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Leaf is a powerful templating language with Swift-inspired syntax. You can use it to generate dynamic HTML pages for a front-end website or generate rich emails to send from an API.


The first step to using Leaf is adding it as a dependency to your project in your SPM package manifest file.

// swift-tools-version:4.0
import PackageDescription

let package = Package(
    name: "MyApp",
    dependencies: [
        /// Any other dependencies ...
        .package(url: "", from: "3.0.0"),
    targets: [
        .target(name: "App", dependencies: ["Leaf", ...]),
        .target(name: "Run", dependencies: ["App"]),
        .testTarget(name: "AppTests", dependencies: ["App"]),


Once you have added the package to your project, you can configure Vapor to use it. This is usually done in configure.swift.

import Leaf

try services.register(LeafProvider())

If your application supports multiple view renderers, you may need to specify that you would like to use Leaf.

config.prefer(LeafRenderer.self, for: ViewRenderer.self)

Folder Structure

Once you have configured Leaf, you will need to ensure you have a Views folder to store your .leaf files in. By default, Leaf expects the views folder to be a ./Resources/Views relative to your project's root.

You will also likely want to enable Vapor's FileMiddleware to serve files from your /Public folder.

├── Package.swift
├── Resources
│   ├── Views
│   │   └── hello.leaf
├── Public
│   ├── images (images resources)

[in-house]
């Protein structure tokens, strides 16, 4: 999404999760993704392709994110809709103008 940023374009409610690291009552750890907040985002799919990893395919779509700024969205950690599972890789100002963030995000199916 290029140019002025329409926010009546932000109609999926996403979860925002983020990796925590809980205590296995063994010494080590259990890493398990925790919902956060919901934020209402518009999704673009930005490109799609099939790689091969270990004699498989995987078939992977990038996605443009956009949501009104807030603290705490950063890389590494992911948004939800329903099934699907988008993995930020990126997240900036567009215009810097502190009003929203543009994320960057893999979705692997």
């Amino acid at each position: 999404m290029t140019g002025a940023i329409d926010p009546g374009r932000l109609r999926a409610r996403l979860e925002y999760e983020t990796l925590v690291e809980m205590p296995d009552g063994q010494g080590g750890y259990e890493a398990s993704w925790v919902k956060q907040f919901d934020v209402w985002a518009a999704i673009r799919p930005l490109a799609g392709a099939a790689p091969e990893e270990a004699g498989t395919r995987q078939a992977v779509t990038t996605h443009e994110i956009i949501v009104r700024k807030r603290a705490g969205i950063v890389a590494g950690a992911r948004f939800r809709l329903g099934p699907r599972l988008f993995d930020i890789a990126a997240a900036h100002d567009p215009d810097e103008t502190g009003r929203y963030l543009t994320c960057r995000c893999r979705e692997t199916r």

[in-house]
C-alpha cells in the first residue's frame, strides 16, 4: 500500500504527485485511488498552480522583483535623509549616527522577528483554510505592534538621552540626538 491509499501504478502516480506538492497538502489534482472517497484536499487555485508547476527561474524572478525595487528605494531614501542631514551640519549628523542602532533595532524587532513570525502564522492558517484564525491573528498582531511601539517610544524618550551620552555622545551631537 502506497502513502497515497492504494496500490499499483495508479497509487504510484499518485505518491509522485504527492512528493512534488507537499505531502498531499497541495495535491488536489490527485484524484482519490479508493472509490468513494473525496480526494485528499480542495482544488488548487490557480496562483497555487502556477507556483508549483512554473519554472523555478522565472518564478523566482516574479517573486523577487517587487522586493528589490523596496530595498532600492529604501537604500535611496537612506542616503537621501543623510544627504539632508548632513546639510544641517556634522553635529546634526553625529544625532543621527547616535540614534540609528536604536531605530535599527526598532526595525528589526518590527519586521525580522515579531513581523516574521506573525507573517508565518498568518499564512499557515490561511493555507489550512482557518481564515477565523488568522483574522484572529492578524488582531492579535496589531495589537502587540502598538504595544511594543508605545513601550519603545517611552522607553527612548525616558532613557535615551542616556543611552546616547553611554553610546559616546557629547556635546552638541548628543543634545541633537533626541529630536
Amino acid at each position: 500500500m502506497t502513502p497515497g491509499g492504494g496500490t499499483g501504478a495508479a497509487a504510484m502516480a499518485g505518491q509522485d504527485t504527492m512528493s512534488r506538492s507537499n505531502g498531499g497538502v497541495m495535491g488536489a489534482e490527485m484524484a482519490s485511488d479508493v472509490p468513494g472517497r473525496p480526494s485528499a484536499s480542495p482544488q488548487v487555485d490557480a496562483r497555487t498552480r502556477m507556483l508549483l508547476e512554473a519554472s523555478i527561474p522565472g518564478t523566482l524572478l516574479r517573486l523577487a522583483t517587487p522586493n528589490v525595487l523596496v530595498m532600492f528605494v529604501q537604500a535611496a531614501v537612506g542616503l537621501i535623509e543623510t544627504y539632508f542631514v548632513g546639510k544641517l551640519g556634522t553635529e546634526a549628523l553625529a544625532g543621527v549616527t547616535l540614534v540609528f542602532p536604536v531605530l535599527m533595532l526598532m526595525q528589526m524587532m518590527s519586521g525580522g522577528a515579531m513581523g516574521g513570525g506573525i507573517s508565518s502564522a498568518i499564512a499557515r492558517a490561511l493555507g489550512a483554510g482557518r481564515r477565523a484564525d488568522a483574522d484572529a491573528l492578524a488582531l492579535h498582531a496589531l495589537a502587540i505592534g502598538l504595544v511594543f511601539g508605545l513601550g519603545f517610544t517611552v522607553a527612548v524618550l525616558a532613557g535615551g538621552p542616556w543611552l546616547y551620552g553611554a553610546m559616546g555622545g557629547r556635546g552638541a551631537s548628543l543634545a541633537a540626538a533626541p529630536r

│   ├── styles (css resources)
└── Sources
    └── ...

Syntax Highlighting

You may also wish to install one of these third-party packages that provide support for syntax highlighting in Leaf templates.


Install the package Leaf from package control.


language-leaf by ButkiewiczP


It is currently not possible to implement Leaf Syntax Highlighting in Xcode, however, using Xcode's HTML Syntax Coloring can help a bit. Select one or more Leaf files and then choose Editor > Syntax Coloring > HTML. Your selected Leaf files will now use Xcode's HTML Syntax Coloring. Unfortunately the usefulness of this is limited because this association will be removed when vapor xcode is run.

There appears to be a way to make Xcode file associations persist but that requires a bit more kung-fu.

Also, there is a unsupported solution that associates .leaf-files in Xcode with HTML syntax coloring automatically: xcode-leaf-color-schemer by ashokgelal.

VS Code

html-leaf by FranciscoAmado

CLion & AppCode

Some preliminary work has been done to implement a Leaf Plugin for CLion & AppCode but lack of skill and interest in Java has slowed progress! If you have IntelliJ SDK experience and want to help with this, message Tom Holland on Vapor Slack

Rendering a View

Now that Leaf is configured, let's render your first template. Inside of the Resources/Views folder, create a new file called hello.leaf with the following contents:

Hello, #(name)!

Then, register a route (usually done in routes.swift or a controller) to render the view.

import Leaf

router.get("hello") { req -> Future<View> in
    return try req.view().render("hello", ["name": "Leaf"])

Open your browser and visit /hello. You should see Hello, Leaf!. Congratulations on rendering your first Leaf view!